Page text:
Heavy Rain Floods Greeley Streets
By David Young, Greeley Tribune, Colo.
Aug. 7–Standing in more than a foot of dirty water at the door of the Vineyard Church in downtown Greeley, firefighters stared through the glass doors at the water seeping into the entrance.
Flashing lights illuminated the murky waters, while the men, responding to a fire alarm Wednesday night, made it was clear water was more of an issue.
“There’s no fire,” said fire engineer Greg Holmes as he waded around the side of the building.
Pastor Michael Webb and music director Bob Olivier made it downtown to the church at 1015 9th Ave.
“Wow, that is a lot of water,” Olivier said as he arrived.
Firefighters decided not to open the doors to keep the water from flooding the building — even with the sounding alarm.
Webb said he had never seen the flooding this bad and expects that some expensive audio visual equipment in the basement to be damaged.
“This is worse than I expected,” Webb said.
Directly north of the church, Joe Shelor, city of Greeley public works facility manager, and Bill Sterling, city of Greeley public works director, assessed the damage at public works building, 1001 9th Ave.
Water flowed through the front door creating a little pool in the entry way.
“That’s the worst for this building,” Sterling said. “The City Hall annex across the street has no basement and it is going right through the doors.”
Drenched in water, Sterling slogged through the building to ensure water hadn’t breached any other entrances.
Through much of the evening Wednesday, heavy rainfall dumped from 1-3 inches of rain throughout Weld County. According to Greeley police spokesman Sgt. Joe Tymkowych, many of Greeley’s streets and low-lying areas flooded, and there were two crashes caused by hydroplaning tires actually floating on the water at too high of a speed.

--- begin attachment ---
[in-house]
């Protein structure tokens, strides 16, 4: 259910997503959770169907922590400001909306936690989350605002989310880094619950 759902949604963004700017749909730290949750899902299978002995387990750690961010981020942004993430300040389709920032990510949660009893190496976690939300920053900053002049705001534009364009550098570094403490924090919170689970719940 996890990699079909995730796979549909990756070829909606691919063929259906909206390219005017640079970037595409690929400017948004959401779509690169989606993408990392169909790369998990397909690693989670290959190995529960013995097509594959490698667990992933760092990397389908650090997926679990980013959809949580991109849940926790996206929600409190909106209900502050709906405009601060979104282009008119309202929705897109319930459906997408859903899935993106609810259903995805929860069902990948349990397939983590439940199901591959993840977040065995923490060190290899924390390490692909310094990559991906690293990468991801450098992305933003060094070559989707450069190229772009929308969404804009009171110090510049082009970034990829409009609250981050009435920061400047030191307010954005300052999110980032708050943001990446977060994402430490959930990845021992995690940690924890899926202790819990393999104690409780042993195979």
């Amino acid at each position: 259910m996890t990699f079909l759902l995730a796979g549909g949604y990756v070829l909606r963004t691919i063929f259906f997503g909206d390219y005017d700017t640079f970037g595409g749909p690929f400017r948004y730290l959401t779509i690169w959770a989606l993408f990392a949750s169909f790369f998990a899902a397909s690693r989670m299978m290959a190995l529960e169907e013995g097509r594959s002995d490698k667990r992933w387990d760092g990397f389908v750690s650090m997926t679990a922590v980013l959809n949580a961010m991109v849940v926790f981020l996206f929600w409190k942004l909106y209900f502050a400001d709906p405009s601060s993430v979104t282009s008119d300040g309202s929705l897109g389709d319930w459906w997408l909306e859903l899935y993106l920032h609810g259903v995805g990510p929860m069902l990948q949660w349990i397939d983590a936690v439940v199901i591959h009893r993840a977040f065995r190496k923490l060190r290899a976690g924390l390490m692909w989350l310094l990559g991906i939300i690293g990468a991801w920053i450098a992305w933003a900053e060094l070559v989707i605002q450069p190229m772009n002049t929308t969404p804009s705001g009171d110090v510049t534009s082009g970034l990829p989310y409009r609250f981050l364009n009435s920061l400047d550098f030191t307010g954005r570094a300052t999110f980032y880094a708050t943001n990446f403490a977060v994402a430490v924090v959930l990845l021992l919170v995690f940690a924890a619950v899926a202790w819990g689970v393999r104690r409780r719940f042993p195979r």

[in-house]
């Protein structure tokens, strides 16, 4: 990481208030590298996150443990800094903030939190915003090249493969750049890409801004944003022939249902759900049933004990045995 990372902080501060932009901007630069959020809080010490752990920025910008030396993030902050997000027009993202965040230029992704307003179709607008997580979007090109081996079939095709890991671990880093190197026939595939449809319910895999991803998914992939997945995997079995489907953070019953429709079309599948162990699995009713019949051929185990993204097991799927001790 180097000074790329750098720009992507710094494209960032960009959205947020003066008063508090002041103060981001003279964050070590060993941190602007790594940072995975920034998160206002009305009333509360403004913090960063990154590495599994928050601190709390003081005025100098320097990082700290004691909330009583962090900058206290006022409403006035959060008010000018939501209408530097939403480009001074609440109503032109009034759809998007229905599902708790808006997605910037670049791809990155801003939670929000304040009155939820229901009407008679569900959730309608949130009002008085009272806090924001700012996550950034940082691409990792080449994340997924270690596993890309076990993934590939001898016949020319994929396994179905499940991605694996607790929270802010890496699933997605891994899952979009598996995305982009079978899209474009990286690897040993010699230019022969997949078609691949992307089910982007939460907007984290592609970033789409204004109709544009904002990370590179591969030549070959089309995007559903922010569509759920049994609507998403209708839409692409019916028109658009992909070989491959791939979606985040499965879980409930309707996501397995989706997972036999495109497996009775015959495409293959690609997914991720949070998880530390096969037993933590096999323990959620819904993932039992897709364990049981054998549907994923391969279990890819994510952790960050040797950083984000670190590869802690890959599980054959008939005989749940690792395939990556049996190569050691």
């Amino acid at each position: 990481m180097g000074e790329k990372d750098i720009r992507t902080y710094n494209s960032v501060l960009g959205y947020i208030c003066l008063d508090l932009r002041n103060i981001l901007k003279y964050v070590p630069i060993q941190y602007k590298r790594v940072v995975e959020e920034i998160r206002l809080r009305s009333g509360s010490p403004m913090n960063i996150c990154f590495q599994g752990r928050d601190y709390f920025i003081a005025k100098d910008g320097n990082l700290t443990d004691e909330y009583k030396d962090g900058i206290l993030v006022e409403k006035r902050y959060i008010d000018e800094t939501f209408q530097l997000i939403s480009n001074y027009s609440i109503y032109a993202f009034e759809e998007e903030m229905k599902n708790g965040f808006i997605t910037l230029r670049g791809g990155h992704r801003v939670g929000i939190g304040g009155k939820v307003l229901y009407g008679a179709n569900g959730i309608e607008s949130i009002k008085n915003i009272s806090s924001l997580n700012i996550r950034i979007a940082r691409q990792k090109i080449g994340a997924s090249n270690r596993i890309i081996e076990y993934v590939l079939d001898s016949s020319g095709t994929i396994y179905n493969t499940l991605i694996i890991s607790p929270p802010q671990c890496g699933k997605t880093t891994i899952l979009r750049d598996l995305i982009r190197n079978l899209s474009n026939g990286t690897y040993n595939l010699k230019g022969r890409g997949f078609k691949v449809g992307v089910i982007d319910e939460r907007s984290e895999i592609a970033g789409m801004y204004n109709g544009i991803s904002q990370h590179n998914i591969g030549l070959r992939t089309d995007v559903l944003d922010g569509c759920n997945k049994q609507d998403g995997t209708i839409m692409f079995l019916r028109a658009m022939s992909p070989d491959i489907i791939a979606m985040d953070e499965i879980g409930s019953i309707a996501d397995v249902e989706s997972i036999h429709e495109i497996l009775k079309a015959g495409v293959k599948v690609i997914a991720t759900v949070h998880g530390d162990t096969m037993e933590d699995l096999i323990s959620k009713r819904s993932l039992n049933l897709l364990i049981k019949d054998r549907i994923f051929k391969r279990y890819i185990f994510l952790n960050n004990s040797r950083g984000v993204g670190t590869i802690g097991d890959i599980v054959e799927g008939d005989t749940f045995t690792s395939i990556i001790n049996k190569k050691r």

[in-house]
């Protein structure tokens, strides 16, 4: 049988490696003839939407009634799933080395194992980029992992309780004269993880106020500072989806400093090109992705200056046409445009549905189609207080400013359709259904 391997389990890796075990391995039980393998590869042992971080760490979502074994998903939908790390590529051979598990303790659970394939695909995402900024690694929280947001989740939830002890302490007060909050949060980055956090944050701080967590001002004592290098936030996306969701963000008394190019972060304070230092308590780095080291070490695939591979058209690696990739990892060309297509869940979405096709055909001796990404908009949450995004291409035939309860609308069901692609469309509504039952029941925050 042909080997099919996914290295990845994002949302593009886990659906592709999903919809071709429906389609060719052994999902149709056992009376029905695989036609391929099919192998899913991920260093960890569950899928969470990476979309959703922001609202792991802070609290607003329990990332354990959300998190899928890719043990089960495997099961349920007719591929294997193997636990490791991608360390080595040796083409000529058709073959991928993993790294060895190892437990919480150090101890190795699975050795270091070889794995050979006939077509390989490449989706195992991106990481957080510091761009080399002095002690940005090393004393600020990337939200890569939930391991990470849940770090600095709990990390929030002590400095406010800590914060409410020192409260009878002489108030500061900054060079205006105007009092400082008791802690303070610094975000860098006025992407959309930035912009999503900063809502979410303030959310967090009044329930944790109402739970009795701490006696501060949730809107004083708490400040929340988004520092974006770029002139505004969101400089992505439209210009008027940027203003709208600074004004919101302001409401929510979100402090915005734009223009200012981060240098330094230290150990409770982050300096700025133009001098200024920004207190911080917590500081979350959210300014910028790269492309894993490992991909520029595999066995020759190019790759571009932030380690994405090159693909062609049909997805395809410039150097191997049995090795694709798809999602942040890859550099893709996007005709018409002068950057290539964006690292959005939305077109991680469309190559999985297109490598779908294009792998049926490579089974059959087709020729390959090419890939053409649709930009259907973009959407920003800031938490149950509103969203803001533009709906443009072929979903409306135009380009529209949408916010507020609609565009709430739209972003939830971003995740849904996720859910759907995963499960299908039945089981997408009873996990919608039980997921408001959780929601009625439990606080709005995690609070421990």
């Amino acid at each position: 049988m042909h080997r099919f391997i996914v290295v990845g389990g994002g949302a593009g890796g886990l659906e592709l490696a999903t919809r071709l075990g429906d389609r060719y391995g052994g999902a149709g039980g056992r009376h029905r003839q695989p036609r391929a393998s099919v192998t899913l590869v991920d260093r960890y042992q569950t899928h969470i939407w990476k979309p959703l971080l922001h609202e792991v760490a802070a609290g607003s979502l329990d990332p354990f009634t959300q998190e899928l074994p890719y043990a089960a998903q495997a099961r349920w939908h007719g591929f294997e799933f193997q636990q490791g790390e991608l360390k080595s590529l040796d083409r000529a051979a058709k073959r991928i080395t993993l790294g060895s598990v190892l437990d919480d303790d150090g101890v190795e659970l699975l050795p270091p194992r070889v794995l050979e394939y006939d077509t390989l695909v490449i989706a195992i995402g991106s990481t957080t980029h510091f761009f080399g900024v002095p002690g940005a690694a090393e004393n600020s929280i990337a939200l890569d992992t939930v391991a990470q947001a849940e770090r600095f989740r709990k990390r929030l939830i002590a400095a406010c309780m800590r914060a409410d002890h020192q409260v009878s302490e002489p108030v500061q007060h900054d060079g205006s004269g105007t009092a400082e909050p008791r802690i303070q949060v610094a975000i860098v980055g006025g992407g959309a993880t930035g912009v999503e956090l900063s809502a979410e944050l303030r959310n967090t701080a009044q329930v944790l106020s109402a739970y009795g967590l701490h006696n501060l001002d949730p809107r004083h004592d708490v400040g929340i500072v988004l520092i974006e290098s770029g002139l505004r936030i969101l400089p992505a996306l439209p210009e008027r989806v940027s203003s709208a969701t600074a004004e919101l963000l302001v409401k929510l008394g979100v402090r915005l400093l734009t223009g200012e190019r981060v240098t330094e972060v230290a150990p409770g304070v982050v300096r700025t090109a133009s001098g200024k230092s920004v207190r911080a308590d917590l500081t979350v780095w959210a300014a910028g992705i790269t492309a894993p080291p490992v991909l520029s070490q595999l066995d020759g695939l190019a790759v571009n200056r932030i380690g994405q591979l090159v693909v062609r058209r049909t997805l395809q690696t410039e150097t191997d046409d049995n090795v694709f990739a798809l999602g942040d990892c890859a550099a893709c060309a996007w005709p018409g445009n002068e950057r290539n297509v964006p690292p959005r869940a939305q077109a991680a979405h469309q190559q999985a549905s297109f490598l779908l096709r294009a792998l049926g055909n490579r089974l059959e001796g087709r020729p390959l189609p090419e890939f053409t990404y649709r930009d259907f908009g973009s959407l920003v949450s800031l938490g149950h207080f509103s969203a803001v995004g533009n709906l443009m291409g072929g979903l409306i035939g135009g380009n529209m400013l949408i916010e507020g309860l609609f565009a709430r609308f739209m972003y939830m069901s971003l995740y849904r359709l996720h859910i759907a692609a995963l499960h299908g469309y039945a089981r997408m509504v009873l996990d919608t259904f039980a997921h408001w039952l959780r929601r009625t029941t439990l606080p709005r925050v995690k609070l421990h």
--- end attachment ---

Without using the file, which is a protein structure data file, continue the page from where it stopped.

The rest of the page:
Union Colony Fire spokesman Dale Lyman said the department was getting dozens of calls on flooded basements and water inside power boxes, but no one had been injured.
At the height of the calls, firefighters determined to only respond to life-threatening situations, and the flooded basements would wait until after the rains subsided.
In Weld County, Undersheriff Margie Martinez said there were many flooded roads, and some washed-out roads, according to the deputies reporting Wednesday night.
In Platteville, where a tornado watch was issued, 12 power lines were down and about 1,700 people were expected to be without power from 9 p.m. until about 6 a.m. today, according to Mark Stutz, spokesperson for Xcel Energy. Another 1,000 people were without power in Wellington, he said.
Some embraced the heavy rainfall and flooding.
Sisters Ashley Carter, 21, and Ravini Carter, 20, both of Greeley, splashed and played in knee deep waters at the corner of 6th Street and 9th Avenue.
With a plastic Tweety Bird umbrella, Ashley chased her sister through the middle of the street kicking water into the air.
“We didn’t know how deep it was so we thought we would check,” Ashley said. “It’s fun, except for the severe tornado warnings at first.”
The 10th Street corridor heading into downtown turned into a river as smaller cars stalled out with water above their tires.
Employees at the Arby’s at 10th Street and 30th Avenue took a break from work to play in the waist-deep waters out front of the restaurant.
Arby’s employee Cecilia Cruz, 17, of Greeley, ready to cool off following record high temperatures, nearly submerged herself in the waters on the shoulder of 10th Street.
“We took advantage of the rain, so we thought we would go for a swim,” Cruz said.
Cruz’s fellow employee Crystal Ramos, 20, also joined in on the rare swim break.
“At first it was scary, but then she pulled me in and it was fun,” said Ramos who had never seen such flooding before in Greeley.
— Reporters Mike Peters and Jakob Rodgers contributed to this report.
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